Survios, one of the earliest companies to spin up in this new era of VR, is today debuting gameplay from a new VR title that’s coming to the Oculus Rift and HTC Vive. Inside, players battle robots in an “environment rich with interactive and destructible objects.”
The company says that the unnamed titled is heading to Oculus Rift/Touch and the HTC Vive, and includes “full-body positional tracking, avatar embodiment and cooperative multiplayer.” Players will have access to weapons like a pistol, katana, compound bow, pump-action shotgun, plasma grenades and more.
Upgrades to be unlocked span slow-motion (shown impressively in the gameplay footage), and stealth camouflage.
Survios says that the new title will be on display at the VRLA Winter Expo on January 23rd, 2016 and attendees will have an opportunity to play the co-op experience.
The company got their start way back in 2012, at the time working on a student project called Project Holodeck out of USC. Even back then, long before anyone had heard of Oculus Touch and the HTC Vive, the group was exploring untethered motion-input based multiplayer VR gaming using DIY virtual reality systems.
Three years down the road and the company’s experience with motion input controls shines through in this new gameplay teaser. It’s clear to see that they’ve spent a lot of time thinking about natural motion input.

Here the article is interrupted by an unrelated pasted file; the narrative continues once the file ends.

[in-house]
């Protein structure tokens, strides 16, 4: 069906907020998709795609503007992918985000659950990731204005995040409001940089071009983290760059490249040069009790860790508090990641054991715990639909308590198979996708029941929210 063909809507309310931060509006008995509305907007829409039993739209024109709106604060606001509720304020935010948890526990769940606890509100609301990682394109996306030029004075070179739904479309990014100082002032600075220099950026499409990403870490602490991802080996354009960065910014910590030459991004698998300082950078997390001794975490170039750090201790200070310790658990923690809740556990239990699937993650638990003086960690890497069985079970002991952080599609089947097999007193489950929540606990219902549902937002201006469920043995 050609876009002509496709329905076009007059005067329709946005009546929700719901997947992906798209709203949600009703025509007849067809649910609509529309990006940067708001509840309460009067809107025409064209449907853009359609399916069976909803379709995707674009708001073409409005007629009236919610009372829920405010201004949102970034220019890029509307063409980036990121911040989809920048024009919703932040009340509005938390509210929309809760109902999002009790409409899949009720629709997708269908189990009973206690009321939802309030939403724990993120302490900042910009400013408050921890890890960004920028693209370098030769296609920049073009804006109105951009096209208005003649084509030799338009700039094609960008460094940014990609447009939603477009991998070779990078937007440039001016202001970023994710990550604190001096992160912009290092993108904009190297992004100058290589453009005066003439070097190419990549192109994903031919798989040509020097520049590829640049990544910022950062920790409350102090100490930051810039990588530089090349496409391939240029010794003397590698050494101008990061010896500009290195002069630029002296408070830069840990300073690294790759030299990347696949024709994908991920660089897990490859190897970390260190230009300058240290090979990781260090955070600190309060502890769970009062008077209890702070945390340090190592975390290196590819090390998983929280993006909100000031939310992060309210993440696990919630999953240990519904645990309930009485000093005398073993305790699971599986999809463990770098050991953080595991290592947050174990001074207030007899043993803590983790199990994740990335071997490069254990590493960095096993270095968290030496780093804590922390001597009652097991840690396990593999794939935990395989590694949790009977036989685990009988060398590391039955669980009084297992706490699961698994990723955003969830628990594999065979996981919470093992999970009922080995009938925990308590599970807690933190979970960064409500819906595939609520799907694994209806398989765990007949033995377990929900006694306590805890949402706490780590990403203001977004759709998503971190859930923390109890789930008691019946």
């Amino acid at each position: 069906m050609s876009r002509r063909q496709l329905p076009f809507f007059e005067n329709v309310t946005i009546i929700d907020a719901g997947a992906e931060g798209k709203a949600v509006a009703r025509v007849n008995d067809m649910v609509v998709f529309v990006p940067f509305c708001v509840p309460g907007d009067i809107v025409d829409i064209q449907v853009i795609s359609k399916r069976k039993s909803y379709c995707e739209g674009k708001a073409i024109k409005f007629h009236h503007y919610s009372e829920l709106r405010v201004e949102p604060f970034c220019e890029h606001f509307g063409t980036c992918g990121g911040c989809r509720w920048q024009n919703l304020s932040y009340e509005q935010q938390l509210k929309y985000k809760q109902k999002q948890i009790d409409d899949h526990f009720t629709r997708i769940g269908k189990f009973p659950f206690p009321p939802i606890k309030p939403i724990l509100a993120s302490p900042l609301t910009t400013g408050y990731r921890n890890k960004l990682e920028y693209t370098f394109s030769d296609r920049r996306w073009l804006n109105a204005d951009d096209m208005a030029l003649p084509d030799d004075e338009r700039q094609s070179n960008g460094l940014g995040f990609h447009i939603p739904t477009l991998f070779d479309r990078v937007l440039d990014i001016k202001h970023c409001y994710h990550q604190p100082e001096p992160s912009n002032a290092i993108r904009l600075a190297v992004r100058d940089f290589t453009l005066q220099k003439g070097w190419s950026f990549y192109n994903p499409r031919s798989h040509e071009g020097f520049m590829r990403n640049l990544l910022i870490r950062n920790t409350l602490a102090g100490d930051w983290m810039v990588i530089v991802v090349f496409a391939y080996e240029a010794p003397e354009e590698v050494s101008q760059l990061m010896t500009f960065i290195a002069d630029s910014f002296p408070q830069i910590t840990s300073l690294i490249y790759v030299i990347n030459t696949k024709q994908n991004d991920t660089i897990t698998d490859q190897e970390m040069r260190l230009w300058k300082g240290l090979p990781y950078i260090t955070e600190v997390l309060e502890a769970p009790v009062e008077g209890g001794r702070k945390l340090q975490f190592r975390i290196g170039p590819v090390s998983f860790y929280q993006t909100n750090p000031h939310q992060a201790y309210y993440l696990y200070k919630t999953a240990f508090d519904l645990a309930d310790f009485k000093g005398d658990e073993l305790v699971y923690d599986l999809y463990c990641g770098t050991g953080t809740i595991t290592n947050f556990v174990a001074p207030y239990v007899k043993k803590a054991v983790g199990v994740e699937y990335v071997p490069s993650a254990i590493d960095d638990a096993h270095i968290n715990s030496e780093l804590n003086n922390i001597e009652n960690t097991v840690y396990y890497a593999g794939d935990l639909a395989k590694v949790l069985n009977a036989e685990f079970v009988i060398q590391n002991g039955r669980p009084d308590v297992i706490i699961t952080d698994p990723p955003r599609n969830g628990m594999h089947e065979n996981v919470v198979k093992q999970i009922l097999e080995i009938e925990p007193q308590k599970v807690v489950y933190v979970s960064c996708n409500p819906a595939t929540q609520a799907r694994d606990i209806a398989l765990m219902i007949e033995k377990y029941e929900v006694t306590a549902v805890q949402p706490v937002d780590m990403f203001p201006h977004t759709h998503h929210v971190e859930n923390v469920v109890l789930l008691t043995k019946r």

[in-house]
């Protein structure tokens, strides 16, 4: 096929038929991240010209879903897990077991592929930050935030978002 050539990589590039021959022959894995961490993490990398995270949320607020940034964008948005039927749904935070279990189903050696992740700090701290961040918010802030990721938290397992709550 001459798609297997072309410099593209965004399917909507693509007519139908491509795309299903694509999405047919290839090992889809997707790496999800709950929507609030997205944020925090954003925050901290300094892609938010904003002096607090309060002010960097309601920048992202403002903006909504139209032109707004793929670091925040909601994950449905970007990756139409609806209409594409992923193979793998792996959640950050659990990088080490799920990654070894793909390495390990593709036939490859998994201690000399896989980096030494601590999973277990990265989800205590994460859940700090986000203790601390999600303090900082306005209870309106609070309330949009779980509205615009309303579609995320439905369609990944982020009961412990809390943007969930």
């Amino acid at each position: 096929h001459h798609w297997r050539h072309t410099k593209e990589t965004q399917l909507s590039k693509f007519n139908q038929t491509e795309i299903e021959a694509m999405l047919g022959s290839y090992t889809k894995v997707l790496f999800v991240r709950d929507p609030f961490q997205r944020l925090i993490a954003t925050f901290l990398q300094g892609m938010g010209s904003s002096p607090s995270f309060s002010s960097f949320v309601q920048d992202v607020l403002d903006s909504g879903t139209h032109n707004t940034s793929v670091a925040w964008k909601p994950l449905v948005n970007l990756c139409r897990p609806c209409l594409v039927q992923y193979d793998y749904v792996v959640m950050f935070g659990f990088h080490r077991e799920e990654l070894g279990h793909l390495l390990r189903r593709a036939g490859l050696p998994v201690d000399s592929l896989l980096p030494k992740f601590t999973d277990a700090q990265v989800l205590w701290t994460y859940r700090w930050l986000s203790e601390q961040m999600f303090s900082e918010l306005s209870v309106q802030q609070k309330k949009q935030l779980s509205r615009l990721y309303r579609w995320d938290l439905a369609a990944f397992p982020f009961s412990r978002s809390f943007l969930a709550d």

This teaser represents so much about what I love about VR and natural input. I wrote previously about Survios and their approach to this type of gameplay after checking out an older tech demo from the company, Zombies on the Holodeck, back in 2014.
Natural motion interactions add to VR immersion greatly. Instead of learning new button combinations for every game, such motion input allows you to be immediately familiar with how to interact in a game world because it’s based on what we already know about interacting with the real world. Want to pick something up? Just grab it. Want to throw a grenade? Just throw it.
At one point while playing, I was wielding the shotgun with two hands, with the table of weapons on my right side. Several zombies were approaching and I needed a bit more fire power. I dropped the shotgun, reached over with my right hand to grab the tommy gun off the table, then virtually tossed it from my right hand to my left hand (because I’m a lefty), then pulled my pistol out of the holster with my right hand and continued to shoot both weapons. I didn’t even know if the game supported a complex interaction like that, but I just did it anyway because that’s what felt natural to do in the given situation—and it worked. No button combos, no abstract dual wielding control scheme. This is the promise of natural VR input.
I’m looking forward to experiencing a full game built around these concepts, and it looks like Survios’ new title will deliver just that.